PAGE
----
Kirsten: Yeah. Isn’t that what most people think?

Jared: Yeah. Right!

Kirsten: That’s the thing. I mean, I cite, you know, surveys and studies and all sorts of things in the book where when they ask people what they think of people, you know, ask a Republican what they think of Democrats and ask Democrats what they think of Republicans- they think they’re subhuman. 

Pete: Yeah. 

Kirsten: At this point, right? Where they actually wished- they think the country better off if large-

Pete: Yes, if they weren’t there.

Kirsten: Yeah, if they died, basically. If large numbers died of the opposing party. So, it really, we have dehumanized people and I think that is obviously made worse by the fact that we’ve really sorted ourselves into these bubbles where we don’t really encounter people or even ideas really, that are that different than us, except when they’re given to us by people who think like us and then it’s always the caricature of what other people think. Right? So, it’s like, you’re getting all your information about Republicans from some liberal on Twitter. And you’re getting all your information about Democrats from Fox News. 

Pete: Right. 

Kirsten: So, it’s like, you’re not really- that’s not really how you learn about what people think. And the studies show, social science shows that when people can even think of one person that they know, it’s not even a friend, just somebody that they know, who they like. You know, if they can just think about one person, they will immediately depolarize- a person who thinks differently than they do and belongs to the other party. And so, it just takes that one person where they can take it out of the abstract, because it’s very easy to hate abstract people and take it to a real person. And then they’ll say, “Oh, yeah, okay. Yeah, I could see how, yeah, I don’t agree with them. But I can see that they’re actually not, you know, evil.”

Pete: You can’t show grace to a person who’s dehumanized. You know, I mean, you have to really, I mean, I think that’s a great point, you have to really make them into people, make them just recognize what they are right. Of course, social media doesn’t help all this. But you know, the abstractions and the and the distance we have from each other, but it’s about really, I guess, I mean, the way I would put it from what I’m hearing you say, is just remembering that just as issues are not black and white dualistic, people aren’t either. And even if they come across a certain way, they have a story. They have a history and there are things going on. And people have fears and people have hopes and dreams and then getting to that, and I think just even having conversations with people that you disagree with strongly- and they know you do- that’s a sign of grace, right there I think. That can go a long way.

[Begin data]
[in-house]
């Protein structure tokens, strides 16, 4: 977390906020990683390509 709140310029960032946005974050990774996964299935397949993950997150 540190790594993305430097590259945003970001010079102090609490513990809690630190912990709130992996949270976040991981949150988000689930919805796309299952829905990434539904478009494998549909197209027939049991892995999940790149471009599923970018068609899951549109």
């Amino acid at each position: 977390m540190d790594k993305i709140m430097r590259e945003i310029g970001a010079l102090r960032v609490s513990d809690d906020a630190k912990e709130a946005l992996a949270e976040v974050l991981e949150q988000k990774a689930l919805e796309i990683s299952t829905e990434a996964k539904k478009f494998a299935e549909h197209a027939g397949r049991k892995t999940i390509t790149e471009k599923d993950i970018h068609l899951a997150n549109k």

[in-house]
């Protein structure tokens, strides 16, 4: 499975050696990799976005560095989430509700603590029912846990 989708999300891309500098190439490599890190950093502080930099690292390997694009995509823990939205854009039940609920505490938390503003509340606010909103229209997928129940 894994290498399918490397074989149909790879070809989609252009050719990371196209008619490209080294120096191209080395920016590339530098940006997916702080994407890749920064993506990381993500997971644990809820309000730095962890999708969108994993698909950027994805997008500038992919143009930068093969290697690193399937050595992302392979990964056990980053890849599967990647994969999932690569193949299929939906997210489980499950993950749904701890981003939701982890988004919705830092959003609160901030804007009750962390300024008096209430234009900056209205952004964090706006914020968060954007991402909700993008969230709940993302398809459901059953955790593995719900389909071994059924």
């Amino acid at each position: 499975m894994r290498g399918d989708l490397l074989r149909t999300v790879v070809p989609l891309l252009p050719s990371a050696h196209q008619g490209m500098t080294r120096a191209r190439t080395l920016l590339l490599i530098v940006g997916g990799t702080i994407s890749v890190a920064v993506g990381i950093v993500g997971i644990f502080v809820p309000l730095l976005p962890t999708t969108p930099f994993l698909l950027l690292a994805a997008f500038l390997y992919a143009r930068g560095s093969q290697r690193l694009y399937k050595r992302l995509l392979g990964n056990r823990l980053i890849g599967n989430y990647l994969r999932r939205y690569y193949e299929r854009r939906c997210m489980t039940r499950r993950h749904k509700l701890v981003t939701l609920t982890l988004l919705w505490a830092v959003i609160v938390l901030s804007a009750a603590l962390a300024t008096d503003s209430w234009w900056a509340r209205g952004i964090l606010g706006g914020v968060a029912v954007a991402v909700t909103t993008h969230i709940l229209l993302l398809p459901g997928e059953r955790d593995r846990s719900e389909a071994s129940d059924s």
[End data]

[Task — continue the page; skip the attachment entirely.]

Kirsten: Yeah. And then, like I said, it’s allowing people to not be you and not be turned into a monster. 

Pete: Right.


Kirsten: Because that’s basically what I was doing. It’s like, “You think what?”

Now, I do want to say that sometimes binary thinking is helpful, because there are some things that are clear. So, to me, it is clear, and I don’t actually know a lot of people that would disagree with what I’m about to say, that racism is wrong. Right? So, we can recognize that that’s wrong, what we can’t know is what a person believes because they voted for Donald Trump. Do you see what I’m saying? It’s like, we make all of these assumptions about people or a person does something that’s misogynist, for example, then they are a misogynist versus a person who, like you said, has a story, has all sorts of good qualities that we don’t know about and is more than this one moment in their life. Now, that doesn’t mean the person is not responsible for what they did. 

So, some people also I think, misunderstand grace to think that it just means letting people get away with everything and it’s often invoked that way by people to say basically like to marginalize people, well just have grace for the people who are saying the racist things, just have grace for the person who sexually harassed you. That’s not- that’s weaponizing grace. And grace does not mean that people aren’t held accountable, it just means that they’re held accountable with humanity. So, and they’re held accountable, hopefully, with the idea of some sort of restoration with, you know, hopefully, they will repent and they could be welcomed back into wholeness, and there could be wholeness where that brokenness was created. But, as I talk about in the book, if you look at our criminal justice system, that is the opposite of what goes on there. So, it’s not really that surprising that we also sort of reenact this kind of thinking in our other relationships, in our other interactions, that we have an entire system in our country that is just so vengeful and inhumane and I think that that’s kind of a mentality that we have just accepted the kind of brutality, right, of how we treat each other. And in this book, I’m trying to get people to step back and say – we don’t have to treat each other this way. We also don’t have to be unified and agreeing on everything, I’m realistic about that. You know, I don’t think that-